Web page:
Socially Responsible Investing: Debunking the Myths
Just a half-century ago, Nobel-winning economist Milton Friedman championed the concept of maximizing shareholder wealth: “There is one and only one social responsibility of business: to engage in activities designed to increase its profits.” Today, the tides have turned.
With growing unrest due to economic, social and environmental concerns, a movement towards “moral capitalism” has emerged. Prior to the pandemic, the Business Roundtable, a consortium of CEOs from 181 of the largest corporations, declared a shift in corporate attitude and a new social consciousness in serving all stakeholders including employees, communities and the environment.
Investing is also experiencing a shift in purpose. Socially responsible investing (SRI) continues to grow in popularity as investors recognize the opportunity to invest in companies that are making positive changes in the world. SRI involves including environmental, social and governance (ESG) factors in investment selection and management. Environmental issues include climate change and resource depletion; social factors involve human rights, people management and consumer protection; and governance refers to the responsibility and accountability of company management.
Canadian assets under management using ESG factors are in excess of $2 trillion.1 As SRI continues to grow, so do certain perceptions. Here are four common myths, debunked.
SRI strategies underperform conventional strategies.
It has been argued that investing with SRI strategies reduces the number of investment opportunities, thereby lowering an investor’s potential returns. However, companies that wisely manage ESG risks and opportunities may actually show improvements to certain financial metrics, potentially enhancing profitability and/or share prices. There is evidence to suggest that correlations exist between strong sustainability practices and company performance.2 One of the reasons may be because corporations that apply ESG factors across their organizations can reduce various business risks.
SRI mainly involves screening out “sin” stocks.
In the past, many SRI methodologies focused on exclusion‑based investing, with the purpose of avoiding companies that were considered to be in sin industries like tobacco, gambling, or alcohol. However, as SRI has grown in popularity, there has been a distinct move towards screening investments using inclusionary factors, such as focusing on those companies who are better at managing sustainability-related issues.
SRI is limited to equity investments.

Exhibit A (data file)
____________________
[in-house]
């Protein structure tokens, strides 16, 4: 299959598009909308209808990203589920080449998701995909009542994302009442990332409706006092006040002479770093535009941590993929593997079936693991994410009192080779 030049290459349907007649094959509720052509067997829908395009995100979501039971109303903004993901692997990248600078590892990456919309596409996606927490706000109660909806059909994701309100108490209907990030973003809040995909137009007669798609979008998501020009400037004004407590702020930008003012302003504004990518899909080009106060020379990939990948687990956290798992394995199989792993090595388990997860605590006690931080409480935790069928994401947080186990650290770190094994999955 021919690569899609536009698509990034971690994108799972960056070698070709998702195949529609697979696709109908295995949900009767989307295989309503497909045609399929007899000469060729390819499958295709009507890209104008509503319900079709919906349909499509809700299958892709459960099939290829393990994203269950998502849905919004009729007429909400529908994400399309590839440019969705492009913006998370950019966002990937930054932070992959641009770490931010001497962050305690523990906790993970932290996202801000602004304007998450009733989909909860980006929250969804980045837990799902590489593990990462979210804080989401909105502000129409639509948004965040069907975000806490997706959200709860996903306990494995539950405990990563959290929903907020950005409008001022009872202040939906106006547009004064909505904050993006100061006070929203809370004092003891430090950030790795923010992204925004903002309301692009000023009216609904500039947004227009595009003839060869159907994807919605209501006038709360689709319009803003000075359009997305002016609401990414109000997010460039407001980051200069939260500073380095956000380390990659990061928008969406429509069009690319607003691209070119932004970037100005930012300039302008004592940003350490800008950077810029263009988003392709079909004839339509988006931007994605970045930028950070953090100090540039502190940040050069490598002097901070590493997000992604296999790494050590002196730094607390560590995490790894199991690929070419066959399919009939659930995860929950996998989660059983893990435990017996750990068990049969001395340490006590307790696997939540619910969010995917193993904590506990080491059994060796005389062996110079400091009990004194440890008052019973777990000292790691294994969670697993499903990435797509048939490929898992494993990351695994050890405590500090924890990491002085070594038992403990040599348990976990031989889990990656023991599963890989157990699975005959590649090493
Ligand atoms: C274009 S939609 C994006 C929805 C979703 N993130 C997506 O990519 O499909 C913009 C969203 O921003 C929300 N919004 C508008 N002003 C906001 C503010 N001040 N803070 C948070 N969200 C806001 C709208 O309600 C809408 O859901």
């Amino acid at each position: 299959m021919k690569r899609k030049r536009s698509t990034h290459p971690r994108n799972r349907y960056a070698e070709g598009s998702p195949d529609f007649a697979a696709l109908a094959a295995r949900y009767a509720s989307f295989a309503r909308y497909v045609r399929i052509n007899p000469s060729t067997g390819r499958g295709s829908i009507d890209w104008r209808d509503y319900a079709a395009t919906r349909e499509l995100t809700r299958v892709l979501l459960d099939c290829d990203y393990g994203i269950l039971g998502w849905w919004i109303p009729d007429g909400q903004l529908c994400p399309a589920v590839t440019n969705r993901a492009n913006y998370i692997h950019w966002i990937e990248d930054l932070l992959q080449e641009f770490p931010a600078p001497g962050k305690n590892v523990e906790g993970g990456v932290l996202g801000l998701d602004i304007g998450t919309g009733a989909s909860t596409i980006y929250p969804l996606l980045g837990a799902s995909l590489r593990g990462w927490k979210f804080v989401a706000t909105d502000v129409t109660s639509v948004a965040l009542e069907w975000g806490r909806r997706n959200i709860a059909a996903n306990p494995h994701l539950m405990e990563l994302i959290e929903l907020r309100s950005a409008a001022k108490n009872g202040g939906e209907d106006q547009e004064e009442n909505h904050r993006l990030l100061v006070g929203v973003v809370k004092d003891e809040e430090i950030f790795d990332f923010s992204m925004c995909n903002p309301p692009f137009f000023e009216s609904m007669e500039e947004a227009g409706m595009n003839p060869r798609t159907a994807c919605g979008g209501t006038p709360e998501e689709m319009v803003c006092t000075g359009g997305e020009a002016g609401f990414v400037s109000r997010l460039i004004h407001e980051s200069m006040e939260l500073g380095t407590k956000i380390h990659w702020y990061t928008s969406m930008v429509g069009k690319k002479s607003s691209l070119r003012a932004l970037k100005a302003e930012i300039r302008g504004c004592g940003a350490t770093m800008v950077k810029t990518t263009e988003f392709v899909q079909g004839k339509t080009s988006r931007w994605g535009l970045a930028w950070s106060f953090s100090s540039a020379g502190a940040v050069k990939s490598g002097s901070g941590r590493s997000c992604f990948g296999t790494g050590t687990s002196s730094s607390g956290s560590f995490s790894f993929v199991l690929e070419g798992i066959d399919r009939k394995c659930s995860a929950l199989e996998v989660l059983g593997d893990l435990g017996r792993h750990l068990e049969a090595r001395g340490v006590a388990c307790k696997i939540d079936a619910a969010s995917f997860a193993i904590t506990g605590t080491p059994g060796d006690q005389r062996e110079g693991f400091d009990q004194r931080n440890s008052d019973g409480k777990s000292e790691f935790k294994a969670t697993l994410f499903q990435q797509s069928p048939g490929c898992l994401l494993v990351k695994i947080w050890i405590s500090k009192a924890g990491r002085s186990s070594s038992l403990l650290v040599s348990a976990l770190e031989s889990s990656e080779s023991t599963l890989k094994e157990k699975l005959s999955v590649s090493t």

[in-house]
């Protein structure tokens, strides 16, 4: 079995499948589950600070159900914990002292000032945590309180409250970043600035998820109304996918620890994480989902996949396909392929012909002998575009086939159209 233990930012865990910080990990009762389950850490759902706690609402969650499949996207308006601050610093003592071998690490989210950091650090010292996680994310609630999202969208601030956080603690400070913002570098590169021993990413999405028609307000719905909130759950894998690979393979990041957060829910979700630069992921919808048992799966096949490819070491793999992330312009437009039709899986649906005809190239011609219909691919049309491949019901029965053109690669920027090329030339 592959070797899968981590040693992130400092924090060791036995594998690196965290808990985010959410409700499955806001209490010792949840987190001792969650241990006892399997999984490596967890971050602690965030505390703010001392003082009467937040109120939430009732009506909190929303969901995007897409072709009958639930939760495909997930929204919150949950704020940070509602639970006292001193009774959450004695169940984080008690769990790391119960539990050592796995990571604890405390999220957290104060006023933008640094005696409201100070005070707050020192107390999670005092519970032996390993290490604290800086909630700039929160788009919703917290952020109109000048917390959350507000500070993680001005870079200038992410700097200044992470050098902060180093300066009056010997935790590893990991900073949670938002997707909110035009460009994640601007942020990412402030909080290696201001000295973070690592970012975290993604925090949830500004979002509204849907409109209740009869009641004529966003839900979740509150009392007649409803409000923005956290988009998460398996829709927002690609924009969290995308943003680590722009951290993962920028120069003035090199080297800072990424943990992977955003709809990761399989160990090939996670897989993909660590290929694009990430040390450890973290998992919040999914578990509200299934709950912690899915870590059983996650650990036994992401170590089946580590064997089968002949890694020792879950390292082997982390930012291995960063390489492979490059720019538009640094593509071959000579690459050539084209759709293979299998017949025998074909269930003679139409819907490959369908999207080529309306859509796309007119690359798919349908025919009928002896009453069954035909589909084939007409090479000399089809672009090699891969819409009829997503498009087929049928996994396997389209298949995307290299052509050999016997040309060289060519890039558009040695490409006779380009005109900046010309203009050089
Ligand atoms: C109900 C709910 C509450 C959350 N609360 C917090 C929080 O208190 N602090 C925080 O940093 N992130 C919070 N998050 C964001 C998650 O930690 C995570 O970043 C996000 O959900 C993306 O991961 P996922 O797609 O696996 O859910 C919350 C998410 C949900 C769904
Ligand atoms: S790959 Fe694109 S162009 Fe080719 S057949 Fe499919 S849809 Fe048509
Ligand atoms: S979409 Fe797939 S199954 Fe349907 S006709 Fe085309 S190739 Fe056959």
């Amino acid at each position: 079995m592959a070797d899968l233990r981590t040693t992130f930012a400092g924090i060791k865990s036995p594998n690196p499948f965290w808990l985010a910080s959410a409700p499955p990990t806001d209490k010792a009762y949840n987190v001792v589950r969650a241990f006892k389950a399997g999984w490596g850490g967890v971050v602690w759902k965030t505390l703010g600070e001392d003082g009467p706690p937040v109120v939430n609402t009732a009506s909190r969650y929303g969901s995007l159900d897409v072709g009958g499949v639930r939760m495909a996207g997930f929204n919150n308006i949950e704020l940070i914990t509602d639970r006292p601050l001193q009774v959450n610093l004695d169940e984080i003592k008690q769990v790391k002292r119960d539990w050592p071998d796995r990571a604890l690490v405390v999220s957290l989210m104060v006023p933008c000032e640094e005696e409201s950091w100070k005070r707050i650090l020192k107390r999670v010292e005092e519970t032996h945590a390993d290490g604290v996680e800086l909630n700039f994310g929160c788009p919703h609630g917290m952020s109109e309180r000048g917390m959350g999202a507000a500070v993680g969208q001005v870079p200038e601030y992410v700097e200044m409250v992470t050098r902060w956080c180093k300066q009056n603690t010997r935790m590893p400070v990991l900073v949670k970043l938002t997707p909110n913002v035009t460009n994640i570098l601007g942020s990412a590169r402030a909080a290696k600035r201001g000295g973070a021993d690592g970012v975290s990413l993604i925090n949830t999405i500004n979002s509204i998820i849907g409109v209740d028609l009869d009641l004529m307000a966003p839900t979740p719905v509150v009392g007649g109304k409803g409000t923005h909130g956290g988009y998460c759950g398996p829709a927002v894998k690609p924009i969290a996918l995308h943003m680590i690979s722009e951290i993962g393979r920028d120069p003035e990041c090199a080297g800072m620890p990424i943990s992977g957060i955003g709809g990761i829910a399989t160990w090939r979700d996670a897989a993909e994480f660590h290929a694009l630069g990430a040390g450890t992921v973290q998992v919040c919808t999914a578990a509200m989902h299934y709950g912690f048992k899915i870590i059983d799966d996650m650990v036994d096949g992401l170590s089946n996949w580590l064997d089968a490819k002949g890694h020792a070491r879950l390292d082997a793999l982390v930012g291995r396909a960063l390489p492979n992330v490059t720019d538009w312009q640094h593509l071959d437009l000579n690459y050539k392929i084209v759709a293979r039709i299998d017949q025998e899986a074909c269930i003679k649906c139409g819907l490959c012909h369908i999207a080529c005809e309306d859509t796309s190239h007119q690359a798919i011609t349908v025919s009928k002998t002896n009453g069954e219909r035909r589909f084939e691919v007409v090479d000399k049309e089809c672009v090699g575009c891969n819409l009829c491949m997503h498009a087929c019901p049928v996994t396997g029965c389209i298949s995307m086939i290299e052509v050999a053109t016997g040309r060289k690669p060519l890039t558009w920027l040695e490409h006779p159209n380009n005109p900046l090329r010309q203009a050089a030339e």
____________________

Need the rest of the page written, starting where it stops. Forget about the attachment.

While SRI was initially focused on equity investing, over recent years there has been a growing movement in SRI across all asset classes. For example, in the fixed income market, municipal “green bonds” have grown in popularity. These bonds are used to finance climate and environmentally‑friendly projects, such as clean-tech. In 2019, global green bond issuance rose by 51 percent (as compared to 2018), raising over US$250 billion.3 While Canada remains a small player in the global green bond market, it is expected that positive investor interest will help to drive continued growth in this segment of the market. Alternative investments, such as real estate and private equity, have also been increasingly integrating ESG factors into their investing practices.
SRI is a “fad.”
Many industry observers believe that a long-term structural shift to socially responsible investing is taking place. Sustainability is quickly becoming a standard. In January, the world’s largest fund manager announced sweeping changes to help position itself as a leader in sustainable investing. It will now assess ESG factors in its investments “with the same rigor that it analyzes traditional measures such as credit and liquidity risk.”4 This demonstrates just one of many significant commitments by industry players to support SRI.
How we can help
Most of us want to do good for the world. SRI gives investors the opportunity to actively invest and contribute to a better tomorrow. We can help you explore the alternatives based on your ESG values and provide support and clarity in the selection and monitoring process.
- tiaa.org/public/pdf/ri_delivering_competitive_performance.pdf; forbes.com/just-companies/#2ea3f1c82bf0; Gunnar Friede, Busch & Bassen, “ESG and financial performance”, Journal of Sustainable Finance & Investment, 2015;
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